Ex vivo 1H MR spectroscopy and histology after experimental chronic spinal cord compression

Stephan Duetzmann, Ulrich Pilatus, Volker Seifert, Gerhard Marquardt, Matthias Setzer


Background: Proton magnetic resonance imaging (MRS) is used increasingly to image the spinal cord in compressive cervical myelopathy (CSM). However, detailed analyses of the underlying histomorphological changes leading to MRS alterations are still lacking. The aim of our study was to correlate neuroimaging and neuropathologic alterations in a rabbit myelopathy model.
Methods: Chronic spinal cord compression was induced in a rabbit model (n=16) allowing for a gradual 270° compression of the spinal cord. Spinal cord compression core areas were divided into two samples for (A) 1H MRS and (B) histopathological analyses. Postoperatively the animals underwent a neurological examination twice a day and outcome was categorized in pattern of injury and amount of recovery.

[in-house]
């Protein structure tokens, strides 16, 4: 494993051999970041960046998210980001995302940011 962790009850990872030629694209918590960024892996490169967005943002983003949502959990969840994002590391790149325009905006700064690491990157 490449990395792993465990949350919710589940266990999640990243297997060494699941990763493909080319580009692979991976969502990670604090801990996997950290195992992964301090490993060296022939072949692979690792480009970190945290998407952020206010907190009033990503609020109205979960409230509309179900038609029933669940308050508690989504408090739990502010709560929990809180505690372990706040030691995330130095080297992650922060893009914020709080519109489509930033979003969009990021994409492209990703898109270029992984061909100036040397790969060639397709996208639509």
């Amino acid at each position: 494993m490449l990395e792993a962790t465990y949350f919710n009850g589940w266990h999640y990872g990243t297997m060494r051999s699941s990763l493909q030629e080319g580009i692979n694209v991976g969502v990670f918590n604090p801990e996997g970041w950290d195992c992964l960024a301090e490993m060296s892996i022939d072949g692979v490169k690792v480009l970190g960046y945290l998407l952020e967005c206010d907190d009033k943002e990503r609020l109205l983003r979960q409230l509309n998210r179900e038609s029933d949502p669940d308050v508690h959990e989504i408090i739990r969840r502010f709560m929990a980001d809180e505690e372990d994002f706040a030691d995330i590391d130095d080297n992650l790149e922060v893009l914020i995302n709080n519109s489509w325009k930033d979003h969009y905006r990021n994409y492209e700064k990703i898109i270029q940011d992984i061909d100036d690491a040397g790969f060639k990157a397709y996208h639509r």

Results: Three groups were observed and categorized: (I) animals with severe deficits and no or minimal recovery; (II) animals with severe deficits and complete or almost complete recovery; (III) animals with mild to moderate deficits and a complete recovery. Significant differences in the lesioned spinal cords between the different recovery groups were found for N-acetyl-aspartate and choline. NAA/Cr was detected significantly (P<0.001, ANOVA) less in the group that did show permanent neurological deficits. To the contrary, choline was detected significantly (P<0.001, ANOVA) more in the group that did show permanent neurological deficits. Histologically the first group showed more apoptosis and necrosis than the second and third group.
Conclusions: MR spectroscopy (MRS) may be helpful for clinicians in improving the prognostic accuracy in cervical myelopathies since this method nicely reflects the extent and severity of spinal cord damage.